Monday, 30 March 2015 00:00

"Courageous Actions", Palm Sunday, March 29, 2015

 

“Courageous Actions”
John 12:1-16
A sermon preached by the Rev. Douglas M. Donley
Palm Sunday
March 29, 2015
University Baptist Church
Minneapolis, MN

Mary of Bethany
I’m Mary, one of many Mary’s in Jesus’ inner circle.  There was Mary the mother of Jesus.  There was Mary Magdalene.  There was “the other Mary” mentioned in the resurrection stories. While I love and admire all of them, I’m a different Mary. You probably have heard of my brother Lazarus and my sister Martha.  Yes, I’m that Mary. The one whom Jesus praised for being studious and whom Martha criticized for not doing enough housework.  Our house in Bethany was where Jesus often came when he was misunderstood, frustrated and fed up.  

We could offer him food, drink, reflection and belly-laughs. I can still hear him and Lazarus laughing into the night, probably about the madness of their calling and the dullness of the disciples.  You need a friend with whom you can cut loose and just be yourself.  Jesus had me, Martha and Lazarus.  He called us the Holy Trinity of Bethany.

One day he came to our house.  He was not like he had been.  Nothing he did seemed to make much difference.  The more good he did, the more enemies he inspired. Even raising Lazarus from the dead was not enough. He knew it was near the end.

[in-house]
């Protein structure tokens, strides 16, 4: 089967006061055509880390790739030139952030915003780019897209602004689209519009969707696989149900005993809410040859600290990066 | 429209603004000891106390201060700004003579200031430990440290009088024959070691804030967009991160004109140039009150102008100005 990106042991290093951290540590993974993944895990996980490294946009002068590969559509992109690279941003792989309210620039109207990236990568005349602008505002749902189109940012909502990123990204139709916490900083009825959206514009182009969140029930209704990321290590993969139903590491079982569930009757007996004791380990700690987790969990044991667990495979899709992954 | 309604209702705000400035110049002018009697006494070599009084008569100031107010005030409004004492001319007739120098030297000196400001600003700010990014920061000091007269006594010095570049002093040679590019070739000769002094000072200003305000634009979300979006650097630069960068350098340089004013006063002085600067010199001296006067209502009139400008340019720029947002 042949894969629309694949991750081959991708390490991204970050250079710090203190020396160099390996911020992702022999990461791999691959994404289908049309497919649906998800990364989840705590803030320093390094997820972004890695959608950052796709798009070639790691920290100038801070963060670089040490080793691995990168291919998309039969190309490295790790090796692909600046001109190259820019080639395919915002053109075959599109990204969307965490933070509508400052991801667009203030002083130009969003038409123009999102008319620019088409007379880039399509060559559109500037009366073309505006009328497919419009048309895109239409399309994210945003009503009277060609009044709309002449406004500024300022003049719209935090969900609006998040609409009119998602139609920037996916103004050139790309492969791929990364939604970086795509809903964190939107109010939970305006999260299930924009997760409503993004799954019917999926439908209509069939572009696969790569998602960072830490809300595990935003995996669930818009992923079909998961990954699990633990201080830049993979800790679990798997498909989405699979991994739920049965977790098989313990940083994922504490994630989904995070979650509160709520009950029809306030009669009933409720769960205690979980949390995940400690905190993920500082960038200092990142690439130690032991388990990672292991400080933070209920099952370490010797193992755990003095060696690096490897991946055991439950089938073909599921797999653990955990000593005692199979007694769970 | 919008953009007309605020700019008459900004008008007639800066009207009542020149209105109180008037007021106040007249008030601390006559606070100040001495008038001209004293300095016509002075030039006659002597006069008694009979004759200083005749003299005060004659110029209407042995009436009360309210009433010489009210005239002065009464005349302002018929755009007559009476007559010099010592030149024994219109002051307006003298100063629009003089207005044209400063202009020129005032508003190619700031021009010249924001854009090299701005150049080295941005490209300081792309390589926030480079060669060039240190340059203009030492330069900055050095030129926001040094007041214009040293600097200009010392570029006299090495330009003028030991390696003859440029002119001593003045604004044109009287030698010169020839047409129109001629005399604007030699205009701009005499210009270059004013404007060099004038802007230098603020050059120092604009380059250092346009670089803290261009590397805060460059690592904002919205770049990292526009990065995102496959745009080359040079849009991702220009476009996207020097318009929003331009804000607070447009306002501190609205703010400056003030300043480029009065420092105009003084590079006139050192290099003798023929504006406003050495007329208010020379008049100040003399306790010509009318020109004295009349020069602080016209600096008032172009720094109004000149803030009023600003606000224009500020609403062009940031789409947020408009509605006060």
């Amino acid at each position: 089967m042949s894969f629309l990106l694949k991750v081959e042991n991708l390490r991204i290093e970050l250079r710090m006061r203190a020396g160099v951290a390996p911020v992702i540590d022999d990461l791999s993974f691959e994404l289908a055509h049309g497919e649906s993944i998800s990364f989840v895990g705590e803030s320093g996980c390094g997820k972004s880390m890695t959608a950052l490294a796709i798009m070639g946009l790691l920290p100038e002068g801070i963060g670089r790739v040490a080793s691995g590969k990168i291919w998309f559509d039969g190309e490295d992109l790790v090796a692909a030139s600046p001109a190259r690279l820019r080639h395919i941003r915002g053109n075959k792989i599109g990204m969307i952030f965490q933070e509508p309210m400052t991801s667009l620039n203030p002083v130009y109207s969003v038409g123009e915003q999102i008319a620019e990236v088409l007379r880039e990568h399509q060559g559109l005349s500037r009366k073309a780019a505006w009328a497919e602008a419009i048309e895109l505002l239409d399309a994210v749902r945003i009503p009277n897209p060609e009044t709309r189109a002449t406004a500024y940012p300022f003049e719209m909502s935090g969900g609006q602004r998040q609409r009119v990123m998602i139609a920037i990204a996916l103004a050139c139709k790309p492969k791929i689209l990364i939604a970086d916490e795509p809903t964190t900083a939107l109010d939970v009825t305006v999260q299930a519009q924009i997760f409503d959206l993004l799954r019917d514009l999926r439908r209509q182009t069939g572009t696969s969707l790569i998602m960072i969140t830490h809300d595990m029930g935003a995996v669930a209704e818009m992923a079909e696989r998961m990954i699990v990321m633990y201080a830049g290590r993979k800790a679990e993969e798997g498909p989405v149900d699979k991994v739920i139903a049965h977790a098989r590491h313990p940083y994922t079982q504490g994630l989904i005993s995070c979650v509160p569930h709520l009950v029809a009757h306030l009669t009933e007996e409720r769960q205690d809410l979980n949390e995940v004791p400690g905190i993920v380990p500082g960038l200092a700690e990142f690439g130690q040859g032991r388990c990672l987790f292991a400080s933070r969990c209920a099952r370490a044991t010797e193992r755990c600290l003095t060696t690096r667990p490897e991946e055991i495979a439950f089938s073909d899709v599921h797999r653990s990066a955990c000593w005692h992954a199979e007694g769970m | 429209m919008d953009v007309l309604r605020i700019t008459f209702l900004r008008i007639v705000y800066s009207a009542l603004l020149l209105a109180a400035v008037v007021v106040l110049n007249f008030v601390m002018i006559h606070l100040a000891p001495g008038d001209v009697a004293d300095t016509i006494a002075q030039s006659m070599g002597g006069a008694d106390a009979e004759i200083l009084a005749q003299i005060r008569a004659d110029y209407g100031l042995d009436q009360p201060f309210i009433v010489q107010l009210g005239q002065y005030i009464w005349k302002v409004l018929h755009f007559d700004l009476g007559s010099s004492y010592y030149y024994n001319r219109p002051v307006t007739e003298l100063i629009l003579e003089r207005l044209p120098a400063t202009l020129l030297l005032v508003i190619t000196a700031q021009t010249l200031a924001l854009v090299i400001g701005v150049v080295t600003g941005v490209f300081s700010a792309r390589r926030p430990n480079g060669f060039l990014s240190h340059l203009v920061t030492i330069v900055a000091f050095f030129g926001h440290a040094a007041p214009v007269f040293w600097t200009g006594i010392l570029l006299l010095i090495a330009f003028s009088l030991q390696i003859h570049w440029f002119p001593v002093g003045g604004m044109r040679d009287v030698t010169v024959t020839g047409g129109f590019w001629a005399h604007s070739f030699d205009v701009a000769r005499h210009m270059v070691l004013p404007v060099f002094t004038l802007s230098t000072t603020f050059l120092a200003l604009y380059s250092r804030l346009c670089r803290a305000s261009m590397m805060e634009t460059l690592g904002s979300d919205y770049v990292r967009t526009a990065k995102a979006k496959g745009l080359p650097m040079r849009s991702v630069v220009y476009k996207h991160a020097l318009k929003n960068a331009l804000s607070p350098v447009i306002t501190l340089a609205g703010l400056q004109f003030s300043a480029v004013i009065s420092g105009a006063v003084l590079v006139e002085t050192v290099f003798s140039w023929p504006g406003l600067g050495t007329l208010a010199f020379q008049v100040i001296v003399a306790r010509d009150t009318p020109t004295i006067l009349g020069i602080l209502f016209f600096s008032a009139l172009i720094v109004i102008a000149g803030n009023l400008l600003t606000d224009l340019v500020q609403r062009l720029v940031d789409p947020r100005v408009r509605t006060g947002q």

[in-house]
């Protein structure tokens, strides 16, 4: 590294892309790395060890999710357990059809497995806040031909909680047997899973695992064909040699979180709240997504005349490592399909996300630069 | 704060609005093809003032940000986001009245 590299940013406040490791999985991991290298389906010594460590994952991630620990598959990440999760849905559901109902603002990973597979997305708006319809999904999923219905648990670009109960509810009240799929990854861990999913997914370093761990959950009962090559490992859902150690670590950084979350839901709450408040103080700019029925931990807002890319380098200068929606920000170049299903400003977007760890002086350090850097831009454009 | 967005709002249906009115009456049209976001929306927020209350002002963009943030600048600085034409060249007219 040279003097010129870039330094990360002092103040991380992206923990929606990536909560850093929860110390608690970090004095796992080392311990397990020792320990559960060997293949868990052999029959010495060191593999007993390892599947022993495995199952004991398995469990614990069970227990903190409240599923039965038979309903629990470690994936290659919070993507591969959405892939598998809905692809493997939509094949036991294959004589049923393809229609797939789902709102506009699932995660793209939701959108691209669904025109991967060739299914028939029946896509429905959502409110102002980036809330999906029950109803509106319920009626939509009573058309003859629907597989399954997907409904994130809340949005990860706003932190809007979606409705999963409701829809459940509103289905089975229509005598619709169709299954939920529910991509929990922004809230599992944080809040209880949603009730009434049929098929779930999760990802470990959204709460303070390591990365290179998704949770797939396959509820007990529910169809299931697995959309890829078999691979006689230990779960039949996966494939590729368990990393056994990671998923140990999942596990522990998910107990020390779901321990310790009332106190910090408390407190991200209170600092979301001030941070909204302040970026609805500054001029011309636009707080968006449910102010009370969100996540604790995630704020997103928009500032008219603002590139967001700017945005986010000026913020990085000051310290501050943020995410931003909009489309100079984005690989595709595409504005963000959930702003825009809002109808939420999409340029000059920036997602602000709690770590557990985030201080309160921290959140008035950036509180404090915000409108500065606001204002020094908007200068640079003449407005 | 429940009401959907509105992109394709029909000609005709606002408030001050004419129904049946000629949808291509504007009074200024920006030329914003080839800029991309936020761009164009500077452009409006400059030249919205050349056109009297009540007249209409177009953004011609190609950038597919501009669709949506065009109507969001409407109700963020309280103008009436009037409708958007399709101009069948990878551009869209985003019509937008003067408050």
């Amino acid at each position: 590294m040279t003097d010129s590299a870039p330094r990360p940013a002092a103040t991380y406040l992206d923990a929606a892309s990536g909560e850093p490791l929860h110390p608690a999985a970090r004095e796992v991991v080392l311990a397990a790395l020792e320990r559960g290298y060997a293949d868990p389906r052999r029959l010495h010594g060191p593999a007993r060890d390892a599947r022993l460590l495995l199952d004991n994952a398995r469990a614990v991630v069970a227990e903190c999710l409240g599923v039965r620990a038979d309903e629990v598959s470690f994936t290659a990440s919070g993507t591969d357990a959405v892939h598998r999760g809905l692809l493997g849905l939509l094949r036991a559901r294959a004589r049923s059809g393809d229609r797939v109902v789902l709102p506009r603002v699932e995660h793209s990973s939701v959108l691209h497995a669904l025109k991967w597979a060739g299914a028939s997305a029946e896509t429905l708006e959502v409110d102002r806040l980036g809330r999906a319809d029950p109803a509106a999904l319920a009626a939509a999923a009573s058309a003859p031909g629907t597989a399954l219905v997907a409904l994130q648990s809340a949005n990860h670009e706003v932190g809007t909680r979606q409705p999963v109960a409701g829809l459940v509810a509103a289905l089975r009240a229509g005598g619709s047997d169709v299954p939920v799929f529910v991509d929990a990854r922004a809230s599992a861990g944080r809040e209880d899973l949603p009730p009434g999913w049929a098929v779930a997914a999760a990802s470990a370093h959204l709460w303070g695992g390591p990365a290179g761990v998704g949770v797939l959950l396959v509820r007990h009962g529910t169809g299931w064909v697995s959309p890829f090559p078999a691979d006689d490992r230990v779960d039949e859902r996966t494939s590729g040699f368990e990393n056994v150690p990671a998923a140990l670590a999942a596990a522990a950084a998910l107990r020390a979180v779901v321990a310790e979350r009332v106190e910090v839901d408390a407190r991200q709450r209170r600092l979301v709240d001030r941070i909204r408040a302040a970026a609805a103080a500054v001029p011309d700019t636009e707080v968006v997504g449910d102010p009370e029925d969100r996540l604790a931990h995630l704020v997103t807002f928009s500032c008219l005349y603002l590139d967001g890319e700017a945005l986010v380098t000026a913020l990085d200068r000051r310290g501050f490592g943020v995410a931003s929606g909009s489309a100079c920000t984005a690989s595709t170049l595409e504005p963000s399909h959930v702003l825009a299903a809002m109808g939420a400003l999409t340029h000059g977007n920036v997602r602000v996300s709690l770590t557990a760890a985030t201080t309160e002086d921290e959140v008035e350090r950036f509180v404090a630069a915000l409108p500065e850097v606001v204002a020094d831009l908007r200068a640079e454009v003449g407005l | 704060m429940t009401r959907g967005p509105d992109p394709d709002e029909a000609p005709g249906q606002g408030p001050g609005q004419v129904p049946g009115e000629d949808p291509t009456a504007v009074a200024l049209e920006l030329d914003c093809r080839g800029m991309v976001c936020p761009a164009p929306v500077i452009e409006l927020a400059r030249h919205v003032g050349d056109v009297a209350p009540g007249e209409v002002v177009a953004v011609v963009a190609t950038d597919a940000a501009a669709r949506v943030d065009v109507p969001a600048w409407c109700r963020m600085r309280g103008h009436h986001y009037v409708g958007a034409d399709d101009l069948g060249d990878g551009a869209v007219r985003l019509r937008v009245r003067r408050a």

So he came to our house, with his entourage.  He had that stressed look on his face. His muscles were tense. He looked older than his 33 years. Like he had the weight of heaven and earth on his shoulders.

I took an alabaster jar of costly nard and broke it.  We had been saving it, but I don’t know what for.  I just wanted to soothe Jesus’ weary soul.  I wanted to give him something—he had given us so much.  I covered his body with this oil.  And I wiped up the residue with my hair.  Yes, it was messy and smelly, but it smelled better than those men he traveled with.  His face seemed to relax, just a little bit.

Judas the treasurer, objected, saying that the nard could have been sold to help the poor.  But Jesus stood up for me.  He said, “the poor, you will always have with you, but you won’t always have me…Mary has done something wonderful for me.  In fact wherever the Gospel is preached what she has done will be told in memory of her.” He always had a way of looking at the ones who have been criticized and offering them his blessing. I was just trying to do the same for him.

They say that I was anointing him for death.  I was, but it was more than that.  I was claiming him.  Anointing someone is an intimate and holy work.  Women have done it for years. I was accused of being too extravagant.  They pointed out that Jesus was never extravagant in his body.  He only gave extravagant love, extravagant courage, extravagant grace. I hope we can get that too.  Don’t you?  But you only get what you give.  Jesus taught me that.  So if you want courage, be courageous.  If you want grace, be gracious, and remember that grace is a gift.